10. Emperor Xan

    Emperor Xan Troubadour

    I finished Malcolm Gladwell's "Outliers: The Story of Success." If you don't want to have your faith shaken in the self-made man myth, don't read this book. Should you be interested in reality and understanding what forces shape the world (fairly or otherwise) in terms of who is likely to be successful and why, then you should definitely read this book. For myself, it has been extremely helpful and enlightening.
  11. Druvas

    Druvas Spellbinder

    Getting ready to dive into the The Complete Chronicals of Conan. I have never read any of the original Conan stuff so this ought to be good.
  12. geekpreacher

    geekpreacher Spellbinder

    You're in for a treat. If you've read other Conan books by other authors, you will find that the originals are much better and grittier. You'll also find that REH is NOT politically correct so take that into account.

    After you read the Conan books, you need to pick up Solomon Kane as well as the Bran Mak Morn stories.
  13. Druvas

    Druvas Spellbinder

    The only Conan I know is Arnie. I am looking forward to delving into this monstrous tome. And I'm only PC in polite company. :twisted:
  14. geekpreacher

    geekpreacher Spellbinder

    HA! Then we'll have a lot of fun hanging out. :cool:
  15. Druvas

    Druvas Spellbinder

    I imagine so. :D
  16. geekpreacher

    geekpreacher Spellbinder

    Well, I just finished reading some interesting books for my New Testament Theology class but I thought I'd share that I seriously ROCKED in my presentation for this class. It's this type of thing that makes me wonder if I should ever write a book. It's fun doing the research and getting everything together but hard to just get started.

    Anyone hear ever written a whole book? If so, how did you get started and what was it on?
  17. Emperor Xan

    Emperor Xan Troubadour


    As for getting started, I basically panicked for a month while staring at my outline and wondering WTF I got myself into. After that, I started applying my research paper writing skills to the job. I went through about 300-400 index cards with up to a paragraph each of information pertaining to the section of the book. As to the book's subject matter, it was on planes of existence, mythological motifs, and how to use them to create your own extraplanar structures. Well, that's what I try to tell myself. ;)
  18. shalaban

    shalaban Chevalier

    Well if Richard is too modest to say so, let me say that I found Cosmos Builder to be a much needed and brilliantly useful book! It helped immeasurably in codifying the interaction between Heka, Castings, and the Multiverse for my DJMGRPG.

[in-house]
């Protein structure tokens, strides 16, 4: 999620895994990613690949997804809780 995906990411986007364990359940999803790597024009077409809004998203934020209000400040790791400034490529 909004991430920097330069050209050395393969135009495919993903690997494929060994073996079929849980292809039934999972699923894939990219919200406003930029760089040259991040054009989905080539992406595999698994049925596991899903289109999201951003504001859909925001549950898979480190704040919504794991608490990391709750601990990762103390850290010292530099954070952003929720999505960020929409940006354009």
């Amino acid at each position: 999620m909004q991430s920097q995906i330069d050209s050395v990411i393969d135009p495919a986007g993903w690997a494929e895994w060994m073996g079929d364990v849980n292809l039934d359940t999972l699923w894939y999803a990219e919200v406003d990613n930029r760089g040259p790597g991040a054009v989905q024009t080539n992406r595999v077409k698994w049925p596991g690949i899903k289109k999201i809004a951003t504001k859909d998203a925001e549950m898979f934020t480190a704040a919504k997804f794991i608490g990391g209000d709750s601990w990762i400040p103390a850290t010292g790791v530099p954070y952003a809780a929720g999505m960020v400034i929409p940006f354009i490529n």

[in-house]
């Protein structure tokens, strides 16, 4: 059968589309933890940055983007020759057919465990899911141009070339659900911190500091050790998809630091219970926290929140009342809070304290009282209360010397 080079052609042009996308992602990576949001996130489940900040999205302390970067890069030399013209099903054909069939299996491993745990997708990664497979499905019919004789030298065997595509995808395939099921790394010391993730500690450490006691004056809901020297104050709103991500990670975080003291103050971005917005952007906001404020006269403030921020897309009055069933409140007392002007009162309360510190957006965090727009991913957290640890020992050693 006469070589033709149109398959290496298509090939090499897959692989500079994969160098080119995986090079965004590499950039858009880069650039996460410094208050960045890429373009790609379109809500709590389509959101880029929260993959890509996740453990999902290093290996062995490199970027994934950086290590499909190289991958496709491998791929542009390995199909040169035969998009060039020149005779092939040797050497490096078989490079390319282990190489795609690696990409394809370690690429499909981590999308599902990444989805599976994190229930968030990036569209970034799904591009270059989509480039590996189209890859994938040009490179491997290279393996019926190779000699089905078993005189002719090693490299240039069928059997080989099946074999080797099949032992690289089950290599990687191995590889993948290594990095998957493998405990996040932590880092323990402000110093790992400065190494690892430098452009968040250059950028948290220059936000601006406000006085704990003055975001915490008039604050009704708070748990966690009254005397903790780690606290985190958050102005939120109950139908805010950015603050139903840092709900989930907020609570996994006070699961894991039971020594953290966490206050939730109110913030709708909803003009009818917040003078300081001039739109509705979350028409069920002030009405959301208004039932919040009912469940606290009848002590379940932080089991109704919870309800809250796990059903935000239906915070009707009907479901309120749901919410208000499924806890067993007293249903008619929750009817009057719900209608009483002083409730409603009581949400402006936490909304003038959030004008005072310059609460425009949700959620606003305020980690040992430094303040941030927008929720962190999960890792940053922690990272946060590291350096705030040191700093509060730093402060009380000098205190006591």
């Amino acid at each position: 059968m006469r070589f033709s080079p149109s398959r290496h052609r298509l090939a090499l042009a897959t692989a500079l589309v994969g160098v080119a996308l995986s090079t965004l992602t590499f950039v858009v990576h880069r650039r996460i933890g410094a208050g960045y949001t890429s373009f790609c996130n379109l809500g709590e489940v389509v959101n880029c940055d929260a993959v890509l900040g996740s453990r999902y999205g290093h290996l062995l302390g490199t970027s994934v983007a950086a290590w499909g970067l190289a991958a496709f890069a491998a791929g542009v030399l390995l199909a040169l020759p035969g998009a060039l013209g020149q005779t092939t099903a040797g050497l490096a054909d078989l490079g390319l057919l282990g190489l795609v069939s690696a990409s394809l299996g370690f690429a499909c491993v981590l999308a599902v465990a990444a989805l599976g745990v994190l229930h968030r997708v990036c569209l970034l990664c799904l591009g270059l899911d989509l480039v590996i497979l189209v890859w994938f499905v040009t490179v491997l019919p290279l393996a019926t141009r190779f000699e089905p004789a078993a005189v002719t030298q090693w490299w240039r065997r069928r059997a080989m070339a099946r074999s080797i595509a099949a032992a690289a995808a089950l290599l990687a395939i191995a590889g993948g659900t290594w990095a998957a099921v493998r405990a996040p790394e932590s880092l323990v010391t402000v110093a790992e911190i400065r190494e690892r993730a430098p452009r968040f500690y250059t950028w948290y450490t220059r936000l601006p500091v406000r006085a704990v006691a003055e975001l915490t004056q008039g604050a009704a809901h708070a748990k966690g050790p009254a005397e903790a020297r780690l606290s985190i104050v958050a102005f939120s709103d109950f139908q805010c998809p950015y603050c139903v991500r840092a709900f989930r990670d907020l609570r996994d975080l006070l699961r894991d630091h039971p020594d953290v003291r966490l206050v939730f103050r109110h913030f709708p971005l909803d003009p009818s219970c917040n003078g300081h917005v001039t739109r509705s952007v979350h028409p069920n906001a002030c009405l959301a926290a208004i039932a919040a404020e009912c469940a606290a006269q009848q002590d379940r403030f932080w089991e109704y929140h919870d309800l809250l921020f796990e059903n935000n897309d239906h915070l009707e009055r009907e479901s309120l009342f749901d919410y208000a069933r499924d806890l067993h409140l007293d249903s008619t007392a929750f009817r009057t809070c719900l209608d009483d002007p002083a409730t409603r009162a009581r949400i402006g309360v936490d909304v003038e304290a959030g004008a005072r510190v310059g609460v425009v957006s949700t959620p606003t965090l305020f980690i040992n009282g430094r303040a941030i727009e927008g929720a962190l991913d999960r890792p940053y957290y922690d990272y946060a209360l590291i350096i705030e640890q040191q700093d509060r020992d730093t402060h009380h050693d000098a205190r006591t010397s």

It allowed me to create a Cosmological Dimensional Matrix, a concept that allows one to quantify a given plane of existence and its place in the Multiverse in relation to other planes. It is also a trans-mobile diagram that you can share your Multiverse with friends if you want too.

    So, THANKS R.B.! :D
  19. kveldulf

    kveldulf Chevalier

    In the lastest episode of me reading my way through the recommended reading list from the back of the AD&D 1e DMG, I just finished John Bellairs' "The Face in the Frost".

    Great read.. "Face" is nonstandard fantasy, mixing medieval European fantasy with time travel / dimension hopping elements. The plot follows a pair of wizards as they attempt to thwart the evil plans of a rival wizard. I won't give away any of the details, but the writing is lively with colorful descriptions and well drawn characters. Along the way the two main characters run into such eccentric types as incompetent men at arms, a petty king wiling away his years building a magical planetarium of sorts and a monk with a talent for plant magic.

    For anyone who plays a magic user in an OD&D or AD&D 1e game, this novel makes for great inspirational reading. Heck, for any player of older editions it makes great inspirational reading.

    Best of all, if you are weary from slogging through the latest modern fantasy series of 6+ novels each 800 pages, "Face" clocks in at a mere 174 pages of fantasy goodness. If you have checked it out yet, you're missing out.

  20. red wizard

    red wizard Troubadour

    I have recently finished reading Brian Greene's Fabric of the Cosmos, which is amazing for it's concise illustrations of both Einstein's theories of relativity and for it's explanations of quantum physics, string theory and M-Theory. I am now reading Beyond AI by J. Storrs Hall, PhD. I am really shocked at how much quantum theory plays into the design of a working AI. This book is in turn leading me to become interested in learning more regarding the ideas of Descartes, Kant and Wittgenstein in so far as how they view consciousness and intelligence.

    My next book to read is Terminator and Philosophy, I'll Be Back, Therefore I Am a series of papers on philosophy and artificial intelligence edited by William Irwin. Great stuff!